24. Not a doc, but maybe you could say that the naturopath treatment just wasn't strong enough anymore, and now he needs to have an internist take over. I think many people can buy into a disease getting worse and having to do more to treat it.

  25. This is a big load of PC bullsh1t. A "naturopath" is NOT a real doctor. You have an ethical duty to inform him that he is seeing a quack and that he is being mismanaged. Refer him to a *real* doctor immediately.

  26. MD = Me Doctor
    ND = Not a Doctor

    Would you send your mother with a C3 fracture to a chiropractor?

  27. It has been said enough, but as another medical provider I have to echo the many comments here. I would feel zero professional responsibility towards a generic naturopath, and towards this particular individual especially. I would use very polite language with the family, of course, but I would also make it clear that naturopaths do not necessarily follow science based medicine.

  28. I must preface this by saying I generally agree with your stances and love your blog. However, holy smoke, Shadowfax, there is such a thing as being so open-minded that your brains fall out. Send this guy to a real doc immediately, please, so he doesn't sue you for keeping him on placebo for real problems, if nothing else.

    In Canada, the vast majority of traditionally-trained MDs have no respect for CAM and no compunction about saying so. Our MD programmes often include modules on various theories underlying the different modalities, and the evidence regarding them. My teacher for said module was Joe Schwarcz, chemist and woo-buster extraordinaire (http://www.canada.com/montrealgazette/columnists/joe_schwarcz.html).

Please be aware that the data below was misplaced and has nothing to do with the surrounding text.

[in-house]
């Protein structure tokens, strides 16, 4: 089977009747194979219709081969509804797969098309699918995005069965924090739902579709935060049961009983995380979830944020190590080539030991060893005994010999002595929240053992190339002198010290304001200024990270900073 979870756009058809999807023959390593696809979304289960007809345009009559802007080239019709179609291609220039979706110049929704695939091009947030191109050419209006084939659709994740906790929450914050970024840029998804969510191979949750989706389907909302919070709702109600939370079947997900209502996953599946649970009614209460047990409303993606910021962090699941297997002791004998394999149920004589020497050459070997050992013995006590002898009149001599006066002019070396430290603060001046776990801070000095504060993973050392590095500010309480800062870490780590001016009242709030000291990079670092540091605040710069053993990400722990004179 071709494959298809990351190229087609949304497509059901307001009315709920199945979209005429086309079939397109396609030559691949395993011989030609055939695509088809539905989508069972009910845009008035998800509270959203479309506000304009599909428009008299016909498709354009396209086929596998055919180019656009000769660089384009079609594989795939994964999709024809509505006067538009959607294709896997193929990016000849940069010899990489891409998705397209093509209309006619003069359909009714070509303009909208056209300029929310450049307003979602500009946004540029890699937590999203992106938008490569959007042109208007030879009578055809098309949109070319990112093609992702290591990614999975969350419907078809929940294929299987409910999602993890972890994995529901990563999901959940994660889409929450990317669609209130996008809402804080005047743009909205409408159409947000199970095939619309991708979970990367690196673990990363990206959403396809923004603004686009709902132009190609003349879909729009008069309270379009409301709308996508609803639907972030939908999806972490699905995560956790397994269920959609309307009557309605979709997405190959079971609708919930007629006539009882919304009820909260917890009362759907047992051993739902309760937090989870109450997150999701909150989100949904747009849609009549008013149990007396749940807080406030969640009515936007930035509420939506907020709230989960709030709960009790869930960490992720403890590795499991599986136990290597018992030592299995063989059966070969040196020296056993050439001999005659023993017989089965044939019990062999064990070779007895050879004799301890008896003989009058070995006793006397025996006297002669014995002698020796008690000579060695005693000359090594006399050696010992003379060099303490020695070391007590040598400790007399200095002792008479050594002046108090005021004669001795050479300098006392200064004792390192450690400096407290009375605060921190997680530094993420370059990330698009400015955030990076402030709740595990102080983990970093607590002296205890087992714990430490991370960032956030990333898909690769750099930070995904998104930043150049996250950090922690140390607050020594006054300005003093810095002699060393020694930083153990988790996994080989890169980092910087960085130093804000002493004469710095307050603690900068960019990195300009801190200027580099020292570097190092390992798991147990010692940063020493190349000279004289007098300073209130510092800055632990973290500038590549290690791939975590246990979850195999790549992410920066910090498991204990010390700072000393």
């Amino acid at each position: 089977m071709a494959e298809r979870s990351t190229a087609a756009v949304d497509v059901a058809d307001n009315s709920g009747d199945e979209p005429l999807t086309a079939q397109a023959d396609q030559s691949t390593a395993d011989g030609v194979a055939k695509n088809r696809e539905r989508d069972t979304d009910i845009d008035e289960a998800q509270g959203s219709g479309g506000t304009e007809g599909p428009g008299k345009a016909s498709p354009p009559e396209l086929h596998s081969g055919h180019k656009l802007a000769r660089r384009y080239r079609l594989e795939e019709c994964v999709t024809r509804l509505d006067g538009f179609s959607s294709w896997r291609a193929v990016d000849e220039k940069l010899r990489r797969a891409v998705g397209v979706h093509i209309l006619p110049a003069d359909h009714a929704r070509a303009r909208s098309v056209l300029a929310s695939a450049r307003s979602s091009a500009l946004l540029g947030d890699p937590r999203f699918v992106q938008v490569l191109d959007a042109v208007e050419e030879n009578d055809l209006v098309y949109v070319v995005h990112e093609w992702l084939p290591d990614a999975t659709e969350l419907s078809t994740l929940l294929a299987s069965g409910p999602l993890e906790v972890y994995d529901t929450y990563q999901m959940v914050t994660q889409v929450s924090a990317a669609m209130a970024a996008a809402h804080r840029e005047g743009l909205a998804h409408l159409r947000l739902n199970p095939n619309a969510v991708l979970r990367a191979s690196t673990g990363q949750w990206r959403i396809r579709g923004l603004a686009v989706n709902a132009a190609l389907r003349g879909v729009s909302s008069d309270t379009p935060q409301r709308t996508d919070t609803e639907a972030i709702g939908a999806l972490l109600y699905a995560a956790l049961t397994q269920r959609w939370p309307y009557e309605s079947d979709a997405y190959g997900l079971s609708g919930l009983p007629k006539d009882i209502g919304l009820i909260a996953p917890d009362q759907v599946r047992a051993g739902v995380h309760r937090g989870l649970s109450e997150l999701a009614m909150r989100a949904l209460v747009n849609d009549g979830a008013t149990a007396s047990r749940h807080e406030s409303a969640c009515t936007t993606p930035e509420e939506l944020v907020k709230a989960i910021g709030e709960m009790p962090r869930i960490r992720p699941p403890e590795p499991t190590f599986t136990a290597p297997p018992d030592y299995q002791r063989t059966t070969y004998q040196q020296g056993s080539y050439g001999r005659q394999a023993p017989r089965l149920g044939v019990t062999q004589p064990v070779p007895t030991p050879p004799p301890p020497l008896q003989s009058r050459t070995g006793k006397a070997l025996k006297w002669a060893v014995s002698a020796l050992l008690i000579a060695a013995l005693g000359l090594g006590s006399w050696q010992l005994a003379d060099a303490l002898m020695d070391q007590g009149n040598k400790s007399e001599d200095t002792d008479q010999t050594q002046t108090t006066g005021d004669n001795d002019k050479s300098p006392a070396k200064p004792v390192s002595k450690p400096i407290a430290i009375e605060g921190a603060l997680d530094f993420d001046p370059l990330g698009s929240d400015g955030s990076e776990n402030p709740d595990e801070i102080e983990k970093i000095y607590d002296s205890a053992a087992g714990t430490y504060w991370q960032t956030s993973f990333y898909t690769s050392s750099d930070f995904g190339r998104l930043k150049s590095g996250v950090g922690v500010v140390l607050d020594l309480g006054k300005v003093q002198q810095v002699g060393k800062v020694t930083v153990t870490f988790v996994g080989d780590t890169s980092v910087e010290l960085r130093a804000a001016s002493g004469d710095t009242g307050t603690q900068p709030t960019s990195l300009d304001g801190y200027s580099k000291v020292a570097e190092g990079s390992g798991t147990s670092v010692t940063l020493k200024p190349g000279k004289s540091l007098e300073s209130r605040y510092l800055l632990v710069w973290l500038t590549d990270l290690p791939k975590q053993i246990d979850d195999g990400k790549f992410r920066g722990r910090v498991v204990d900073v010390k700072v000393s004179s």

And for the record, on almost everything else I am a textbook candy-ass liberal.

  29. Send him to a real physician, and Internist. Jeve

  30. i respectfully disagree - not with the comments per se, but with the tone of the discussion here.

    i think that the ND did the best s/he could with the tools and experience s/he had under the circumstances, and that once the pt was under your care it was right for you to do the best you can with your tools and experience.

    however, i feel that - while we cannot ignore our own biases - we can't let them rule our actions. referring may be the right thing, but the way that it has been suggested here (saying that the ND was "obviously trying to kill" the pt or that considering the repercussions of your actions is "pansy-assed liberalism") speaks volumes of the rift within healthcare in the US (just as your concern for being unprofessional and discourteous speaks volumes about your professionalism and the caliber of your pt interactions).

    like it or not, pts are going to see multiple types of healthcare providers and while you are justified in feeling that you are superior, pettiness and snkariness will do nothing to serve the pt at any point. i'm not suggesting that anyone be "so open-minded that [their] brains fall out", i'm merely suggesting that as a doctor your pt deserves factual, unbiased information about their options and that you're right to consider all providers with some respect...even when you disagree with them.